Anthropogenic aerosols as a source of ancient dissolved organic matter in glaciers

Nature Geoscience
By: , and 

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Abstract

Glacier-derived dissolved organic matter represents a quantitatively significant source of ancient, yet highly bioavailable carbon to downstream ecosystems. This finding runs counter to logical perceptions of age–reactivity relationships, in which the least reactive material withstands degradation the longest and is therefore the oldest. The remnants of ancient peatlands and forests overrun by glaciers have been invoked as the source of this organic matter. Here, we examine the radiocarbon age and chemical composition of dissolved organic matter in snow, glacier surface water, ice and glacier outflow samples from Alaska to determine the origin of the organic matter. Low levels of compounds derived from vascular plants indicate that the organic matter does not originate from forests or peatlands. Instead, we show that the organic matter on the surface of the glaciers is radiocarbon depleted, consistent with an anthropogenic aerosol source. Fluorescence spectrophotometry measurements reveal the presence of protein-like compounds of microbial or aerosol origin. In addition, ultrahigh-resolution mass spectrometry measurements document the presence of combustion products found in anthropogenic aerosols. Based on the presence of these compounds, we suggest that aerosols derived from fossil fuel burning are a source of pre-aged organic matter to glacier surfaces. Furthermore, we show that the molecular signature of the organic matter is conserved in snow, glacier water and outflow, suggesting that the anthropogenic carbon is exported relatively unchanged in glacier outflows.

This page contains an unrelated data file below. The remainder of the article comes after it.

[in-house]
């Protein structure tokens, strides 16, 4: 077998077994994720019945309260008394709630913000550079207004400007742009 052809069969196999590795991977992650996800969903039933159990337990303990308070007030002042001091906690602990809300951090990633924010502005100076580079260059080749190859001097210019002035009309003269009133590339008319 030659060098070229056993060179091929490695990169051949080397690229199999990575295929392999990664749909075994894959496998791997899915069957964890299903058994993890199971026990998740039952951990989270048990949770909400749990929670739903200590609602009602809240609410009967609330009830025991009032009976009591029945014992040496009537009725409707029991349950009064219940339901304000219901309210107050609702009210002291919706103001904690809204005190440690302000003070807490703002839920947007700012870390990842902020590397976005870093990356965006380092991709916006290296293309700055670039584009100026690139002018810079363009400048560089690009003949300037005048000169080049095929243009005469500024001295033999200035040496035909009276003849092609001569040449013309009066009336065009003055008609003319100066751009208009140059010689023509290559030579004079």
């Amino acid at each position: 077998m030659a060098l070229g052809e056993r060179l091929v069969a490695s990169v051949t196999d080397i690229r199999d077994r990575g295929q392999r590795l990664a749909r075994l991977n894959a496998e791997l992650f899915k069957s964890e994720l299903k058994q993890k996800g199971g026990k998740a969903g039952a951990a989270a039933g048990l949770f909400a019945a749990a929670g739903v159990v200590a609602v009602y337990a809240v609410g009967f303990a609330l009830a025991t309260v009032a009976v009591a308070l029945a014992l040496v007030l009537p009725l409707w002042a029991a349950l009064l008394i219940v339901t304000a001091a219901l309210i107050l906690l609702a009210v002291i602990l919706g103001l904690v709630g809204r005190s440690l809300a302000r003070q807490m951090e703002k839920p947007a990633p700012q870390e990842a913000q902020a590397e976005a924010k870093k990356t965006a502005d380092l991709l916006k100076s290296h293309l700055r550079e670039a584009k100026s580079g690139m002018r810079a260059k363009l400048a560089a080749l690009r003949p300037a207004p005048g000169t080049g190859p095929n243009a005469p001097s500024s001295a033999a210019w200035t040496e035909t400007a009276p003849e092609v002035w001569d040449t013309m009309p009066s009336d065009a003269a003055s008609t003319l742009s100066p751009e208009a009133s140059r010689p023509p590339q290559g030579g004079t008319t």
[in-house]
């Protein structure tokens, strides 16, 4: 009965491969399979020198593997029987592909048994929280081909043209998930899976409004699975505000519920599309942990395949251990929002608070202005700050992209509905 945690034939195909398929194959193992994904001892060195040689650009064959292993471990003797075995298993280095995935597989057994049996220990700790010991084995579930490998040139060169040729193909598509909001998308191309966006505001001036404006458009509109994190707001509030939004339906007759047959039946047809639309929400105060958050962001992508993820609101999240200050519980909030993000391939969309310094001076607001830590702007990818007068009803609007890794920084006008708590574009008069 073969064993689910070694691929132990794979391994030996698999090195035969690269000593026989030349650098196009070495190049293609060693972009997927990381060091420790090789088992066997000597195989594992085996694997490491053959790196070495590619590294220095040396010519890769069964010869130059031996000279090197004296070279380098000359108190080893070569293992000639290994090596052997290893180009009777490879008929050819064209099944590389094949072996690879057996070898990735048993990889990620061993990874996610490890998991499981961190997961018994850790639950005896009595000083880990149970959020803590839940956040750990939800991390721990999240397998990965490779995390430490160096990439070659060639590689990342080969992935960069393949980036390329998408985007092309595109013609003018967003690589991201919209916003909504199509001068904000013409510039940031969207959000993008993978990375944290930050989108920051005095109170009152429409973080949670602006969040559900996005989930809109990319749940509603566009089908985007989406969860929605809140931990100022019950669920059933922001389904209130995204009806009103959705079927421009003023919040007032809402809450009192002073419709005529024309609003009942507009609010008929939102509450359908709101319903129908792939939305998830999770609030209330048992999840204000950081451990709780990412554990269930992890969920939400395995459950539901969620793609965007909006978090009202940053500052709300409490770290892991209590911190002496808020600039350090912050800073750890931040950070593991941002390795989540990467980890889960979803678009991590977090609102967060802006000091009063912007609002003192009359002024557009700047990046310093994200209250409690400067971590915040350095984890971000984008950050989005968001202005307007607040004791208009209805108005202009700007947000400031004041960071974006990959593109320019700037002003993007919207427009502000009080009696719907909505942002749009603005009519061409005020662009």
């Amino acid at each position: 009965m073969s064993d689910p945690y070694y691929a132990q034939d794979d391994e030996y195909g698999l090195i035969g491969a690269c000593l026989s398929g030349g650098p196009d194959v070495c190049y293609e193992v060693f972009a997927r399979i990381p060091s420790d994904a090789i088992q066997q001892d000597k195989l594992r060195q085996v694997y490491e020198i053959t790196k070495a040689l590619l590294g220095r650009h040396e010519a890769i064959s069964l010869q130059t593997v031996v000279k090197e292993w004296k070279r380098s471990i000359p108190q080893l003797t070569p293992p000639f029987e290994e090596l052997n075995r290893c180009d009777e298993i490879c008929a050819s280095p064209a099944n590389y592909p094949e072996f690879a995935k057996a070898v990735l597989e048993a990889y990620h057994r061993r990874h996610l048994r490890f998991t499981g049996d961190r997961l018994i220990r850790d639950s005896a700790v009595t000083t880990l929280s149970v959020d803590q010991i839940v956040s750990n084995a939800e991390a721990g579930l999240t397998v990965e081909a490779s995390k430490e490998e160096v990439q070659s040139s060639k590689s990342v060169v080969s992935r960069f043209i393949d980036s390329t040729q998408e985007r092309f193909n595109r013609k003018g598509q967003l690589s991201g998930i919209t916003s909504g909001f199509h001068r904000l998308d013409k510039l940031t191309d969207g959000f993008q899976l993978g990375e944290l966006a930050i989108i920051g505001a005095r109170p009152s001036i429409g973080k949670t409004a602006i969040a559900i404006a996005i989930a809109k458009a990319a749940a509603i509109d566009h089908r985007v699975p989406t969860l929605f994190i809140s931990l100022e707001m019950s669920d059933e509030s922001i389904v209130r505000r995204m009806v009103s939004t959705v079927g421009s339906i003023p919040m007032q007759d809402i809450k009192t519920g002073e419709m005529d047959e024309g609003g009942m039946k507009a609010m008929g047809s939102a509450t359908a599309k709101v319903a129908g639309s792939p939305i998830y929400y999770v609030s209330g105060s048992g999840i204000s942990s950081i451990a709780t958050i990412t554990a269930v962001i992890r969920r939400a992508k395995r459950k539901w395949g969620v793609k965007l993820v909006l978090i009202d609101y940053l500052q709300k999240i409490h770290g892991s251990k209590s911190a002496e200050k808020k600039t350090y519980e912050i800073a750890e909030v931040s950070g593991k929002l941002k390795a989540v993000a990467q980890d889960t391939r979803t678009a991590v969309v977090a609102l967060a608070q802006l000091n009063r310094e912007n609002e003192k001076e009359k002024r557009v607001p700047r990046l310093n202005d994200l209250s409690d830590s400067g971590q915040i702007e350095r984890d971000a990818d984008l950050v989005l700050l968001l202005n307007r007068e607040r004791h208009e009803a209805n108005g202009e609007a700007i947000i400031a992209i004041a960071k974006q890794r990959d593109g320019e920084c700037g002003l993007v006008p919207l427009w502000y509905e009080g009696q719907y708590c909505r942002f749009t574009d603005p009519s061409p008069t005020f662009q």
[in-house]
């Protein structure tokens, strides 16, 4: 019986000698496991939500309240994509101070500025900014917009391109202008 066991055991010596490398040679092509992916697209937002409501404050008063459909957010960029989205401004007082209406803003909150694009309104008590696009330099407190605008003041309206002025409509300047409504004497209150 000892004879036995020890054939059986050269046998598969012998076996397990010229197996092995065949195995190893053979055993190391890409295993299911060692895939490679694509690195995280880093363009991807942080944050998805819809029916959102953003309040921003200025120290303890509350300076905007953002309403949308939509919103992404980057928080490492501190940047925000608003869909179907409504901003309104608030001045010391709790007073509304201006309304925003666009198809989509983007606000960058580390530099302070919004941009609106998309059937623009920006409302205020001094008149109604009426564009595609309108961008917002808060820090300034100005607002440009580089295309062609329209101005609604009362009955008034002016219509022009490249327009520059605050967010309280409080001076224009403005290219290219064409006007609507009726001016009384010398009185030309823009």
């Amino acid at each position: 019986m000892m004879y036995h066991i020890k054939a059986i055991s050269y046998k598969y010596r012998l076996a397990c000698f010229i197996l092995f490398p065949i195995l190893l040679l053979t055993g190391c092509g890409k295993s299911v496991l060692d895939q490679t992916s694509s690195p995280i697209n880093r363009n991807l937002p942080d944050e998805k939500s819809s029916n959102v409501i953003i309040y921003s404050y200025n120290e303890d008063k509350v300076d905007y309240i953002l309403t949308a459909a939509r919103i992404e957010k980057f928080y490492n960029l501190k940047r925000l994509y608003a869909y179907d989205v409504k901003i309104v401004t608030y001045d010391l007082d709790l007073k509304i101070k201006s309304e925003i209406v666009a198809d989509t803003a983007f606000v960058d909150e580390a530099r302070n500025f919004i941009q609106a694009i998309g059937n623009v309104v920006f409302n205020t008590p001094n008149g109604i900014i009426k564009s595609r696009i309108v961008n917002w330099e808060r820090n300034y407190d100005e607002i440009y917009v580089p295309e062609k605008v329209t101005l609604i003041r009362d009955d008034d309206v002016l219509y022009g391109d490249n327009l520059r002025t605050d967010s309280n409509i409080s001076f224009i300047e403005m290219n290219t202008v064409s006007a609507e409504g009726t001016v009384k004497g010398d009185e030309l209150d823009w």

Additional publication details

Publication type Article
Publication Subtype Journal Article
Title Anthropogenic aerosols as a source of ancient dissolved organic matter in glaciers
Series title Nature Geoscience
DOI 10.1038/ngeo1403
Volume 5
Year Published 2012
Language English
Publisher Nature Pub. Group
Publisher location New York, NY
Contributing office(s) National Research Program - Central Branch
Description 4 p.
First page 198
Last page 201